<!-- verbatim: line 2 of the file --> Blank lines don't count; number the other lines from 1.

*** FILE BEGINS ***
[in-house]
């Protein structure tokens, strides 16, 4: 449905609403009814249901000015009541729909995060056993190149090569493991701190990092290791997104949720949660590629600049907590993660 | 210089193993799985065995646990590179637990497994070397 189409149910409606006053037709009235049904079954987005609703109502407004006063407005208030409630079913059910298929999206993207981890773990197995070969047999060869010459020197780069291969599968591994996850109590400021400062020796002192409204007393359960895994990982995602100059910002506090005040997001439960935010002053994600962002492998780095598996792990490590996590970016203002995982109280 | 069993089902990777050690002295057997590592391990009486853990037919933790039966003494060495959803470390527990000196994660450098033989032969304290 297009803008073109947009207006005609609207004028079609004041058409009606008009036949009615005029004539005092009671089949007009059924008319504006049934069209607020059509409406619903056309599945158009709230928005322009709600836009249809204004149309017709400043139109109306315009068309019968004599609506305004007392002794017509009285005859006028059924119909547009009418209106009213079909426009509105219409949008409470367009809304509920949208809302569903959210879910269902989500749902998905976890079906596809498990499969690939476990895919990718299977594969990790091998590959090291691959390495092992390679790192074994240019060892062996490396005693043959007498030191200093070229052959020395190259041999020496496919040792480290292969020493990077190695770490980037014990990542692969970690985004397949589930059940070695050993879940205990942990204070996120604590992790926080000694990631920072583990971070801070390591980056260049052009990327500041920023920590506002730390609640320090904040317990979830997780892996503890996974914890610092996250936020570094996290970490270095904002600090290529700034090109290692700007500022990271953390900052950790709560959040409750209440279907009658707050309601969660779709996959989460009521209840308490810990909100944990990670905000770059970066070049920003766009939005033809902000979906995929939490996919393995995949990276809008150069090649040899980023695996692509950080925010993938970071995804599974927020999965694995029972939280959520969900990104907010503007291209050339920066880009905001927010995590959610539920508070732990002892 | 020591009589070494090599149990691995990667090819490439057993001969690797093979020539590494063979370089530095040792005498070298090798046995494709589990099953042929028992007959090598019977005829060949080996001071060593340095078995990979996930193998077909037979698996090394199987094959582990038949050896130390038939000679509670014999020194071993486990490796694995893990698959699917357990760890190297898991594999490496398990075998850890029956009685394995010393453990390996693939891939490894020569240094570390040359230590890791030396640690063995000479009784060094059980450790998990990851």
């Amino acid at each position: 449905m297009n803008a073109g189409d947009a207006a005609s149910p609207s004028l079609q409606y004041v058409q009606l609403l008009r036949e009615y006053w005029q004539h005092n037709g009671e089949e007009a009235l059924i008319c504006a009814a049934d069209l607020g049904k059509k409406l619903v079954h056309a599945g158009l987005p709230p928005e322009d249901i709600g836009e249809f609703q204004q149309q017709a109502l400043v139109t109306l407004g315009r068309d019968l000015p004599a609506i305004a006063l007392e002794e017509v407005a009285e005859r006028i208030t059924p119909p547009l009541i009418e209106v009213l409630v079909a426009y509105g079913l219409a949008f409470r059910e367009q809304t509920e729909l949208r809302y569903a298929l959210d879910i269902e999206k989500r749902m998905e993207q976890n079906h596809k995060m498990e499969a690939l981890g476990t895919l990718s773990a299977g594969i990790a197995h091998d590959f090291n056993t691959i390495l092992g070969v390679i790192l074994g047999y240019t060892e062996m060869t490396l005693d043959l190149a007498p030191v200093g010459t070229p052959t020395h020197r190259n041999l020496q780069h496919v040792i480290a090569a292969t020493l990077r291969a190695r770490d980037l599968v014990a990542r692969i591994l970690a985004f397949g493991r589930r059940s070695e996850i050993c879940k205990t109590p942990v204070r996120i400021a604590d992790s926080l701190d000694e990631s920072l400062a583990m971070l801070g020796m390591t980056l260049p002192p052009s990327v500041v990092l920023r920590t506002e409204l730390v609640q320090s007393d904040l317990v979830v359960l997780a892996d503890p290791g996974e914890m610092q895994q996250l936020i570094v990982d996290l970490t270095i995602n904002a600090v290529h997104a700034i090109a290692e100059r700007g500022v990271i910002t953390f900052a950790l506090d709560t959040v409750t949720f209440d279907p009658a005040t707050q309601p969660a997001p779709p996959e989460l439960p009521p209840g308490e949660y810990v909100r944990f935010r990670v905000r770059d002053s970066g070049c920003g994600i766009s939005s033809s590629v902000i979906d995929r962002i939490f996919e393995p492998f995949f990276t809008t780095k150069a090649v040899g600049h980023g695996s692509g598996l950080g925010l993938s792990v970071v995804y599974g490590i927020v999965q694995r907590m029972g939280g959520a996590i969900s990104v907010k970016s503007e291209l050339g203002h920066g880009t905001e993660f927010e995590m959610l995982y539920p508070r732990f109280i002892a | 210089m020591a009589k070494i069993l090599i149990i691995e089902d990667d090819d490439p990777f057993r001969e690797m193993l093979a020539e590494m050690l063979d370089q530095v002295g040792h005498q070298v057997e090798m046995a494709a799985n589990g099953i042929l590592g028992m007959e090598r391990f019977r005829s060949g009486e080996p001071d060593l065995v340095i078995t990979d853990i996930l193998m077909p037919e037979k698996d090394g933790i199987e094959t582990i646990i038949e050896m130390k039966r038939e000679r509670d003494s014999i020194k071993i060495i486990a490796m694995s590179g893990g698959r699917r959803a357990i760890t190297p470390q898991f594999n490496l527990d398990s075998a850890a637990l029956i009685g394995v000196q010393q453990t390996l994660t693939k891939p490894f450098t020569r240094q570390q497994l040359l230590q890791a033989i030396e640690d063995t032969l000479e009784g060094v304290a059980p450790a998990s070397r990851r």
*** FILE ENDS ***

């Protein structure tokens, strides 16, 4: 449905609403009814249901000015009541729909995060056993190149090569493991701190990092290791997104949720949660590629600049907590993660 | 210089193993799985065995646990590179637990497994070397 189409149910409606006053037709009235049904079954987005609703109502407004006063407005208030409630079913059910298929999206993207981890773990197995070969047999060869010459020197780069291969599968591994996850109590400021400062020796002192409204007393359960895994990982995602100059910002506090005040997001439960935010002053994600962002492998780095598996792990490590996590970016203002995982109280 | 069993089902990777050690002295057997590592391990009486853990037919933790039966003494060495959803470390527990000196994660450098033989032969304290 297009803008073109947009207006005609609207004028079609004041058409009606008009036949009615005029004539005092009671089949007009059924008319504006049934069209607020059509409406619903056309599945158009709230928005322009709600836009249809204004149309017709400043139109109306315009068309019968004599609506305004007392002794017509009285005859006028059924119909547009009418209106009213079909426009509105219409949008409470367009809304509920949208809302569903959210879910269902989500749902998905976890079906596809498990499969690939476990895919990718299977594969990790091998590959090291691959390495092992390679790192074994240019060892062996490396005693043959007498030191200093070229052959020395190259041999020496496919040792480290292969020493990077190695770490980037014990990542692969970690985004397949589930059940070695050993879940205990942990204070996120604590992790926080000694990631920072583990971070801070390591980056260049052009990327500041920023920590506002730390609640320090904040317990979830997780892996503890996974914890610092996250936020570094996290970490270095904002600090290529700034090109290692700007500022990271953390900052950790709560959040409750209440279907009658707050309601969660779709996959989460009521209840308490810990909100944990990670905000770059970066070049920003766009939005033809902000979906995929939490996919393995995949990276809008150069090649040899980023695996692509950080925010993938970071995804599974927020999965694995029972939280959520969900990104907010503007291209050339920066880009905001927010995590959610539920508070732990002892 | 020591009589070494090599149990691995990667090819490439057993001969690797093979020539590494063979370089530095040792005498070298090798046995494709589990099953042929028992007959090598019977005829060949080996001071060593340095078995990979996930193998077909037979698996090394199987094959582990038949050896130390038939000679509670014999020194071993486990490796694995893990698959699917357990760890190297898991594999490496398990075998850890029956009685394995010393453990390996693939891939490894020569240094570390040359230590890791030396640690063995000479009784060094059980450790998990990851």